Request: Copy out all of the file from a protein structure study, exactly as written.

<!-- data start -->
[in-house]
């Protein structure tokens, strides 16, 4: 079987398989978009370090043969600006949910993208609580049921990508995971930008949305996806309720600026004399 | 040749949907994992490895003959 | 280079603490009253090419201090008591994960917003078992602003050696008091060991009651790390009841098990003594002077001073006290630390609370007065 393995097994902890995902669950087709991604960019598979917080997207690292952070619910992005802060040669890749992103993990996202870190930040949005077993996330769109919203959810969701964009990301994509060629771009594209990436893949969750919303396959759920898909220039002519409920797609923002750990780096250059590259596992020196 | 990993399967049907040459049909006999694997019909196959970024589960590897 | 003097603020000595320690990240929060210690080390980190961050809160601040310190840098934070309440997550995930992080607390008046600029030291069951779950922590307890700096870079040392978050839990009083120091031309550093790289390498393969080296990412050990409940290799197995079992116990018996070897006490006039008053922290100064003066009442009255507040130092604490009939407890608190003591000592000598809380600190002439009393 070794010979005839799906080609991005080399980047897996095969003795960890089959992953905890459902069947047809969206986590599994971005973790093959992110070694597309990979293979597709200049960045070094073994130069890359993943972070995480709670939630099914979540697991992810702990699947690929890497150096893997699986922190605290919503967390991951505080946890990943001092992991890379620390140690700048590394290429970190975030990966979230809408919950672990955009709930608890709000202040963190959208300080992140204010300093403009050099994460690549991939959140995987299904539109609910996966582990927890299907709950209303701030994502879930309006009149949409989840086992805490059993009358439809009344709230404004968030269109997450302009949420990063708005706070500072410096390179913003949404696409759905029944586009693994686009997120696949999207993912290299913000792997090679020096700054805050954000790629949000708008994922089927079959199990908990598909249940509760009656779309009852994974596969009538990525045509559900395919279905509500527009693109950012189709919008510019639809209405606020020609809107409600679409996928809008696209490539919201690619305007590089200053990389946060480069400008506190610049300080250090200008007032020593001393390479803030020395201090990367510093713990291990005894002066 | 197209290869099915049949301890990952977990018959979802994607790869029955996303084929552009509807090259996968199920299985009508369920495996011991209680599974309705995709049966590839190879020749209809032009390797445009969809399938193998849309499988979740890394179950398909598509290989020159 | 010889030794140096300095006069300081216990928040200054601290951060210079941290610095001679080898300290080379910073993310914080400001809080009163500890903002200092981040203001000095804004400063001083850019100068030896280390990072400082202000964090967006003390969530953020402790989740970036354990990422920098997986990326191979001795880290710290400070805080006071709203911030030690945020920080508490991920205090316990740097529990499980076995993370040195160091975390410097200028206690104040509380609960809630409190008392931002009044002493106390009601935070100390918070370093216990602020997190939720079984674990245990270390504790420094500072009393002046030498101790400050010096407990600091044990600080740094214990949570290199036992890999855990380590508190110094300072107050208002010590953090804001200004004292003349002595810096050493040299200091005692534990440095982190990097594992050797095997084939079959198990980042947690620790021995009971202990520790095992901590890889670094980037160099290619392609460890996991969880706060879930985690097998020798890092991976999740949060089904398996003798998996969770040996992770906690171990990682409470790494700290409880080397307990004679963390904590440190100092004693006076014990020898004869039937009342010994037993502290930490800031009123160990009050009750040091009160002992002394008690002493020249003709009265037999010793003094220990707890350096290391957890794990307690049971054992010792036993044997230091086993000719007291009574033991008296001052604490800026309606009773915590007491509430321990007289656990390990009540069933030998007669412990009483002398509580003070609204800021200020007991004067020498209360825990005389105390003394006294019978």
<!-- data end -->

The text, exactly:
[in-house]
């Protein structure tokens, strides 16, 4: 079987398989978009370090043969600006949910993208609580049921990508995971930008949305996806309720600026004399 | 040749949907994992490895003959 | 280079603490009253090419201090008591994960917003078992602003050696008091060991009651790390009841098990003594002077001073006290630390609370007065 393995097994902890995902669950087709991604960019598979917080997207690292952070619910992005802060040669890749992103993990996202870190930040949005077993996330769109919203959810969701964009990301994509060629771009594209990436893949969750919303396959759920898909220039002519409920797609923002750990780096250059590259596992020196 | 990993399967049907040459049909006999694997019909196959970024589960590897 | 003097603020000595320690990240929060210690080390980190961050809160601040310190840098934070309440997550995930992080607390008046600029030291069951779950922590307890700096870079040392978050839990009083120091031309550093790289390498393969080296990412050990409940290799197995079992116990018996070897006490006039008053922290100064003066009442009255507040130092604490009939407890608190003591000592000598809380600190002439009393 070794010979005839799906080609991005080399980047897996095969003795960890089959992953905890459902069947047809969206986590599994971005973790093959992110070694597309990979293979597709200049960045070094073994130069890359993943972070995480709670939630099914979540697991992810702990699947690929890497150096893997699986922190605290919503967390991951505080946890990943001092992991890379620390140690700048590394290429970190975030990966979230809408919950672990955009709930608890709000202040963190959208300080992140204010300093403009050099994460690549991939959140995987299904539109609910996966582990927890299907709950209303701030994502879930309006009149949409989840086992805490059993009358439809009344709230404004968030269109997450302009949420990063708005706070500072410096390179913003949404696409759905029944586009693994686009997120696949999207993912290299913000792997090679020096700054805050954000790629949000708008994922089927079959199990908990598909249940509760009656779309009852994974596969009538990525045509559900395919279905509500527009693109950012189709919008510019639809209405606020020609809107409600679409996928809008696209490539919201690619305007590089200053990389946060480069400008506190610049300080250090200008007032020593001393390479803030020395201090990367510093713990291990005894002066 | 197209290869099915049949301890990952977990018959979802994607790869029955996303084929552009509807090259996968199920299985009508369920495996011991209680599974309705995709049966590839190879020749209809032009390797445009969809399938193998849309499988979740890394179950398909598509290989020159 | 010889030794140096300095006069300081216990928040200054601290951060210079941290610095001679080898300290080379910073993310914080400001809080009163500890903002200092981040203001000095804004400063001083850019100068030896280390990072400082202000964090967006003390969530953020402790989740970036354990990422920098997986990326191979001795880290710290400070805080006071709203911030030690945020920080508490991920205090316990740097529990499980076995993370040195160091975390410097200028206690104040509380609960809630409190008392931002009044002493106390009601935070100390918070370093216990602020997190939720079984674990245990270390504790420094500072009393002046030498101790400050010096407990600091044990600080740094214990949570290199036992890999855990380590508190110094300072107050208002010590953090804001200004004292003349002595810096050493040299200091005692534990440095982190990097594992050797095997084939079959198990980042947690620790021995009971202990520790095992901590890889670094980037160099290619392609460890996991969880706060879930985690097998020798890092991976999740949060089904398996003798998996969770040996992770906690171990990682409470790494700290409880080397307990004679963390904590440190100092004693006076014990020898004869039937009342010994037993502290930490800031009123160990009050009750040091009160002992002394008690002493020249003709009265037999010793003094220990707890350096290391957890794990307690049971054992010792036993044997230091086993000719007291009574033991008296001052604490800026309606009773915590007491509430321990007289656990390990009540069933030998007669412990009483002398509580003070609204800021200020007991004067020498209360825990005389105390003394006294019978």